There are so many bad pages out there because people never learned the rules of design, not because design is difficult. You say it's difficult, but that's b.s. job security for people that don't have real skills. The rules of design for readability are pretty simple.

Troy King
Monday, August 19, 2002

Luke, you have an audience here telling you they hate when designers impose restrictions upon them. Yet, you're ignoring that feedback because you don't want to hear it. We're telling you what we like and what we don't like - how can we be wrong? It's *our* likes and dislikes.

I've got a mental picture of kid with his fingers in his ears yelling, "Designers know better! Designers know better! Designers know better!"

Surely the best compromise solution is to design your site so it looks good on a standard platform - say IE with default fonts and sizes at 800x600 - but use a 'liquid' layout that allows the viewer to alter it to suit them. Some of your visitors will be using WebTV or palms and don't want to scroll horizontally to read each line, and some will have poor eyesight and need larger fonts. Some people like to read wide lines of text so they don't have to scroll down, but I prefer to have narrower columns of text so I can read faster.

People are different. Platforms are different. Browsers are different. These facts are absolute, and fighting them is an exercise in futility.

Darren Collins
Monday, August 19, 2002

Troy, Darren: Bad design frustrates me just as much as it does you guys.

Do I really think a designer's choice on column width and font size should override the reader's choice? Yes. If someone is designing a web page for mass consumption, they need to step up to the plate and learn what is right and wrong just like any other profession.

If they've made the wrong choice, you just don't read their page. Losing audience is the cost of bad design.

Should there be tools to make sites (even well designed ones) accessible to people with poor vision? Of course, but not with font size adjusting. Whatever the solution is, it shouldn't taint or distort the page layout. If tables, columns, etc. jumble up, the meaning of the page may be lost.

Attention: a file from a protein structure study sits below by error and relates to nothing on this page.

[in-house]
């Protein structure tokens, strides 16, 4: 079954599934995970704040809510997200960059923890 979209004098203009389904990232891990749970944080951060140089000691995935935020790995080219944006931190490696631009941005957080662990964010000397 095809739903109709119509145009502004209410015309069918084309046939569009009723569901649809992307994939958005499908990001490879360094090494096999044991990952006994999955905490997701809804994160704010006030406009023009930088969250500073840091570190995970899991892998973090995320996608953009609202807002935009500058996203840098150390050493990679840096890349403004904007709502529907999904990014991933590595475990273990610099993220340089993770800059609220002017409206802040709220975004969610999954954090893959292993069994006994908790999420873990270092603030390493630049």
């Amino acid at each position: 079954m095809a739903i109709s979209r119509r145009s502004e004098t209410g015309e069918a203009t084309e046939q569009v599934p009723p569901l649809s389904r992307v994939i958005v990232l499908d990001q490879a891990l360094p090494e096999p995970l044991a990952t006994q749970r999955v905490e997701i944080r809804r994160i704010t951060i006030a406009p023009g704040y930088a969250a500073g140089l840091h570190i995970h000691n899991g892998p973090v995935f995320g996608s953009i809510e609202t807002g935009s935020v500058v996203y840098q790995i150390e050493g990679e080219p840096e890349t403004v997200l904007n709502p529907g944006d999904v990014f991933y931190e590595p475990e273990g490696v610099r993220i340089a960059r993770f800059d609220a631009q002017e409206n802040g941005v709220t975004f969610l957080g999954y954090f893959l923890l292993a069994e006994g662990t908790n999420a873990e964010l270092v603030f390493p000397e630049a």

Good designs can easily get bad with font size adjusting. Bad designs are rarely fixed with font size adjusting.

Good options are adjusting the display resolution or having a zoom feature in the browser. That way the relative positioning and size of document elements remain the same.

Acrobat, Office apps, Flash all have zoom features. IE probably should too.

>you have an audience here telling you they hate when
>designers impose restrictions upon them. Yet, you're
>ignoring that feedback because you don't want to hear it.
>We're telling you what we like and what we don't like -
>how can we be wrong? It's *our* likes and dislikes.

All design is about imposing restrictions. For example, this forum doesn't let people delete other folks' comments. That's a restriction and, I think everyone would agree, a good one. Also, you can't increase the text column, another good restriction. The column is set to an objectively good width. :)

I just think, on principle, that the artist's vision should remain intact. It may be a crappy vision, but you can always move along.

Just so you see where I'm coming from, I hate when they cut up movies to fit television screens. Pan & scan is horrible. I'd always rather see a letterboxed version. You see what the director wanted you to see.

Luke Duff
Monday, August 19, 2002

Luke, you've mistaken design for art.

I don't know how your employer puts up with someone that says their aesthetic sense is more important than the customer's needs. You must be a college student.

Troy King
Monday, August 19, 2002

Oh man, it looks like we'll never convince Luke.

No matter how you design your rigid layout, it will never look the same on Macs, Wintel, Linux, Solaris, Palm, WebTV, Mozilla, Netscape, IE, and Lynx. You're not publishing a book that looks the same everywhere - you're publishing markup that gets interpreted differently by every browser and platform combination under the sun. You're looking for a level of control that just isn't possible with HTML!